In an effort to prevent commercial enterprises from operating what are essentially unlicensed hotels—and thereby reducing what is already a shortage of affordable housing stock in D.C.— Councilmember Kenyan McDuffie has proposed new regulatory measures about which virtually everyone seems to have an opinion.

As City Paper reporter Andrew Giambrone wrote this week, the bill is intended to protect legitimate home-sharing by D.C. residents, requiring hosts to register their listings and limiting the number and duration of rental bookings for a given unit of housing. The bill would, for example, set a 15-day annual cap on what it calls “vacation rentals”—in other words, rentals when hosts aren’t on site overnight—and put in place procedures for city inspectors to review listings and fine violators. 

“This is a major discussion in Ward 7, with a pretty even split between people arguing that it is a great way for lower income residents to make some extra cash and maybe even pay off a mortgage by leveraging their biggest advantage (location in a tourism heavy city), and people pointing out that it can drastically reduce the rental housing stock (because you can usually charge more for an Airbnb than a lease), increasing the cost of remaining rentals,” Horaenaut writes on reddit.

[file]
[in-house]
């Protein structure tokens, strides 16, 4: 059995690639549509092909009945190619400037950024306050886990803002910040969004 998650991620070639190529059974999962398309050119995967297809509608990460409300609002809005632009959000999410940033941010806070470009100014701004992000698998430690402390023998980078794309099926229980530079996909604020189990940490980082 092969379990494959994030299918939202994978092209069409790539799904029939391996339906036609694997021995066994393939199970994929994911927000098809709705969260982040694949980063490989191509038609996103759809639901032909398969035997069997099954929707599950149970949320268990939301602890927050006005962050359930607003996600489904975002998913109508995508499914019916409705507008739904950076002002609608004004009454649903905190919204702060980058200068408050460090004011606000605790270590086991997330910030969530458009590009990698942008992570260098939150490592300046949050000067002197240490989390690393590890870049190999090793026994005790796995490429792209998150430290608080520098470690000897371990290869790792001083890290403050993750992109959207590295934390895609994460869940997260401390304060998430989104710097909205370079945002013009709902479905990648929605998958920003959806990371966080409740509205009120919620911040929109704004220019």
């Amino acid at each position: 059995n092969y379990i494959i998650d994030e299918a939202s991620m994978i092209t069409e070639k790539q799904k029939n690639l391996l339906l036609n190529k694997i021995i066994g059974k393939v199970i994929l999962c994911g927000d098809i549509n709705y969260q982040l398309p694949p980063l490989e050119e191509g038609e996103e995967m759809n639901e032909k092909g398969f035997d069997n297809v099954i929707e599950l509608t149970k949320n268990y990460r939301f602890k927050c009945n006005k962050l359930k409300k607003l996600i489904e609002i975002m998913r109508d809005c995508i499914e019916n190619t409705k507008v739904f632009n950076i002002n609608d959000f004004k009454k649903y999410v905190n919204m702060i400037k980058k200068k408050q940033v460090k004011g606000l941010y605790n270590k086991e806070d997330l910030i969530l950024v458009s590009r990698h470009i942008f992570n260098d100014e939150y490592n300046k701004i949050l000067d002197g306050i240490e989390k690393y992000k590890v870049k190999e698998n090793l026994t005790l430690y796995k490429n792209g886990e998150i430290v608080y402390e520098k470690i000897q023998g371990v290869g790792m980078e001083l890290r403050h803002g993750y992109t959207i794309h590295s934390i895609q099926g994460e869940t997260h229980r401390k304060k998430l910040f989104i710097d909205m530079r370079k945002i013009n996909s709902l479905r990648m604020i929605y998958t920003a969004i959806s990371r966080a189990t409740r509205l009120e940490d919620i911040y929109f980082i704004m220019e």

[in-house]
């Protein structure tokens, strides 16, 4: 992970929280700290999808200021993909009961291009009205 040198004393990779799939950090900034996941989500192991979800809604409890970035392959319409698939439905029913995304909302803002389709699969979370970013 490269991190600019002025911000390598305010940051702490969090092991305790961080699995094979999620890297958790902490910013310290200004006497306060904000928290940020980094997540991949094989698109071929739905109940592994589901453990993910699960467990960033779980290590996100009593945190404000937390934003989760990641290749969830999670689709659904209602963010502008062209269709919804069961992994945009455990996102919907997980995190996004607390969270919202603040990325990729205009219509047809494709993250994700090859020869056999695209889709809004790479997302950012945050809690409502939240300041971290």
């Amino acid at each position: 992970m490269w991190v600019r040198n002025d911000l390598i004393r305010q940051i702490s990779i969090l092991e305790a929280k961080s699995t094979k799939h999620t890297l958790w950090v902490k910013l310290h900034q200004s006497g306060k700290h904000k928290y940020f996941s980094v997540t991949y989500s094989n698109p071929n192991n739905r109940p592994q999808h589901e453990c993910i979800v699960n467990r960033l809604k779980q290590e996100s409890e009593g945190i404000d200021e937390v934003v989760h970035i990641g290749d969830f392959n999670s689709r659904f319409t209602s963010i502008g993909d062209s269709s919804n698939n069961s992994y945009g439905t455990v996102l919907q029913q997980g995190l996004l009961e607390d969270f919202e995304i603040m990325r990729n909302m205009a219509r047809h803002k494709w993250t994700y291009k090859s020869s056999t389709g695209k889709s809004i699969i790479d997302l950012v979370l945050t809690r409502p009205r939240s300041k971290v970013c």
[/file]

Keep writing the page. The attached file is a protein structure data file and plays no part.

Adds Gumburcules, “Obviously I oppose the blatant abuses like the dude who was Airbnbing an entire rent-controlled apartment complex, but if you own a house and want to Airbnb it instead of rent it, I see absolutely no reason why anyone should be able to tell you you can’t as long as you follow all the D.C. regulations for a hotel/inn/B&B. Does it reduce rental stock? Yep, tough shit. It’s your property.”

But as another commenter points out, legitimate hosts have nothing to worry about. “I’ve no idea, but it wouldn’t surprise me if a decent amount of Airbnb hosts actually support the bill,” writes reddit commenter velo_b. “If you’re hosting and live under the same roof as the room you’re offering, you’re okay and can only stand to benefit. The elimination of fully independent units or full buildings being hosted by developers would reduce competition and thereby raise rates for this subgroup of hosts rather than continuing a race to the bottom. It’s a rent-seeking motive.” 

One thing is for sure. The fight over home-sharing regulations is producing the public stage Airbnb craves, while the less-flashy work of preserving affordable housing units remains in the shadows.